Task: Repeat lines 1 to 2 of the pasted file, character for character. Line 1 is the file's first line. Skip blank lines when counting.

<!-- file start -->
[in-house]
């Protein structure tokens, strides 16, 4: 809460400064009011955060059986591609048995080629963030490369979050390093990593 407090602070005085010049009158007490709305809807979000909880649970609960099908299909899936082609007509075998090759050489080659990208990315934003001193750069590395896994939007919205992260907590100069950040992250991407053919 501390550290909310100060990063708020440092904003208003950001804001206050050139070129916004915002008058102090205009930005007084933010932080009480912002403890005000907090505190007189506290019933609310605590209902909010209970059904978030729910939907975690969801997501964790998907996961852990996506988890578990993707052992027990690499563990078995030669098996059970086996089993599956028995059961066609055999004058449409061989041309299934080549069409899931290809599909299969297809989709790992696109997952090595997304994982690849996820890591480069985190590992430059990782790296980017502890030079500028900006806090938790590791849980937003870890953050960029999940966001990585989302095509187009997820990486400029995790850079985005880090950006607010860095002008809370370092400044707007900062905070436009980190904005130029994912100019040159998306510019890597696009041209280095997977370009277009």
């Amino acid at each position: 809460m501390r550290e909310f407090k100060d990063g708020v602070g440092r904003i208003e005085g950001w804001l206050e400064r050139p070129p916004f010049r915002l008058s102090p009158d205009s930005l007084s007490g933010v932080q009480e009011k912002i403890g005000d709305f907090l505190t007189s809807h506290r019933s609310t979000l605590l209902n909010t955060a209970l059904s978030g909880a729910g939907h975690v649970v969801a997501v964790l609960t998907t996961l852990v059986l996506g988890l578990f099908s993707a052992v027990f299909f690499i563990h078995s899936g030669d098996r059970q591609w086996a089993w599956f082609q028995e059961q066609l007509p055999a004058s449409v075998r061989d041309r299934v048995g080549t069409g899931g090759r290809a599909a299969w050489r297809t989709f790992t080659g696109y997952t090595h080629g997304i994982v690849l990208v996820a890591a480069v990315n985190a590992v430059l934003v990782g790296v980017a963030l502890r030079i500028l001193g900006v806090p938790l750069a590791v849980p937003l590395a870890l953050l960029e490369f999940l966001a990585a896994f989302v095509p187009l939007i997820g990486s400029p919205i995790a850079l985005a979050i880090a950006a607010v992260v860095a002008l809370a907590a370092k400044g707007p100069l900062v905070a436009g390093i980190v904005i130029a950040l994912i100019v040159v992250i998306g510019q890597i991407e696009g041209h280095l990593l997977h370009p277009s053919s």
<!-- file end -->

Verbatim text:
[in-house]
């Protein structure tokens, strides 16, 4: 809460400064009011955060059986591609048995080629963030490369979050390093990593 407090602070005085010049009158007490709305809807979000909880649970609960099908299909899936082609007509075998090759050489080659990208990315934003001193750069590395896994939007919205992260907590100069950040992250991407053919 501390550290909310100060990063708020440092904003208003950001804001206050050139070129916004915002008058102090205009930005007084933010932080009480912002403890005000907090505190007189506290019933609310605590209902909010209970059904978030729910939907975690969801997501964790998907996961852990996506988890578990993707052992027990690499563990078995030669098996059970086996089993599956028995059961066609055999004058449409061989041309299934080549069409899931290809599909299969297809989709790992696109997952090595997304994982690849996820890591480069985190590992430059990782790296980017502890030079500028900006806090938790590791849980937003870890953050960029999940966001990585989302095509187009997820990486400029995790850079985005880090950006607010860095002008809370370092400044707007900062905070436009980190904005130029994912100019040159998306510019890597696009041209280095997977370009277009």